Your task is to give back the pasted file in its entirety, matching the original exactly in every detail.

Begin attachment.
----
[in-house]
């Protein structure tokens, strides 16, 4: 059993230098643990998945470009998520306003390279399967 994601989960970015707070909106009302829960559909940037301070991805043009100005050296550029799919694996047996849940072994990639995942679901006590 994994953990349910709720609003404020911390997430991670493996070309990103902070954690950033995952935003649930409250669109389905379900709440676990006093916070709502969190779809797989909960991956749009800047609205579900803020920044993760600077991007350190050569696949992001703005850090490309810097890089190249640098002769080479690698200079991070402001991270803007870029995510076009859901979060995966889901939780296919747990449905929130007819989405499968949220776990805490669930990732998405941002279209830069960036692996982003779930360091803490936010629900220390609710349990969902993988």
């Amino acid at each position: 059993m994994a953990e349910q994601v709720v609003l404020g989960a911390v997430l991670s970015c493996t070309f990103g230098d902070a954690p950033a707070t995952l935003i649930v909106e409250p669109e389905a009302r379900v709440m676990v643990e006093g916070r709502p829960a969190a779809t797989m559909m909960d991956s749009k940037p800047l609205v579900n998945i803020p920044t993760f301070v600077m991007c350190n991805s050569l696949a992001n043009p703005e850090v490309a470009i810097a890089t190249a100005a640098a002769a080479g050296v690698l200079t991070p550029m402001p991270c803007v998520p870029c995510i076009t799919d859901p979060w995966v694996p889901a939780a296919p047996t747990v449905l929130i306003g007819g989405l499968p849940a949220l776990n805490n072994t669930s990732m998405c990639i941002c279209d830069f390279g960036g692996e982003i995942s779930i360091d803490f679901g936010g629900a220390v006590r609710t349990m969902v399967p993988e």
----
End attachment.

[in-house]
């Protein structure tokens, strides 16, 4: 059993230098643990998945470009998520306003390279399967 994601989960970015707070909106009302829960559909940037301070991805043009100005050296550029799919694996047996849940072994990639995942679901006590 994994953990349910709720609003404020911390997430991670493996070309990103902070954690950033995952935003649930409250669109389905379900709440676990006093916070709502969190779809797989909960991956749009800047609205579900803020920044993760600077991007350190050569696949992001703005850090490309810097890089190249640098002769080479690698200079991070402001991270803007870029995510076009859901979060995966889901939780296919747990449905929130007819989405499968949220776990805490669930990732998405941002279209830069960036692996982003779930360091803490936010629900220390609710349990969902993988």
């Amino acid at each position: 059993m994994a953990e349910q994601v709720v609003l404020g989960a911390v997430l991670s970015c493996t070309f990103g230098d902070a954690p950033a707070t995952l935003i649930v909106e409250p669109e389905a009302r379900v709440m676990v643990e006093g916070r709502p829960a969190a779809t797989m559909m909960d991956s749009k940037p800047l609205v579900n998945i803020p920044t993760f301070v600077m991007c350190n991805s050569l696949a992001n043009p703005e850090v490309a470009i810097a890089t190249a100005a640098a002769a080479g050296v690698l200079t991070p550029m402001p991270c803007v998520p870029c995510i076009t799919d859901p979060w995966v694996p889901a939780a296919p047996t747990v449905l929130i306003g007819g989405l499968p849940a949220l776990n805490n072994t669930s990732m998405c990639i941002c279209d830069f390279g960036g692996e982003i995942s779930i360091d803490f679901g936010g629900a220390v006590r609710t349990m969902v399967p993988e």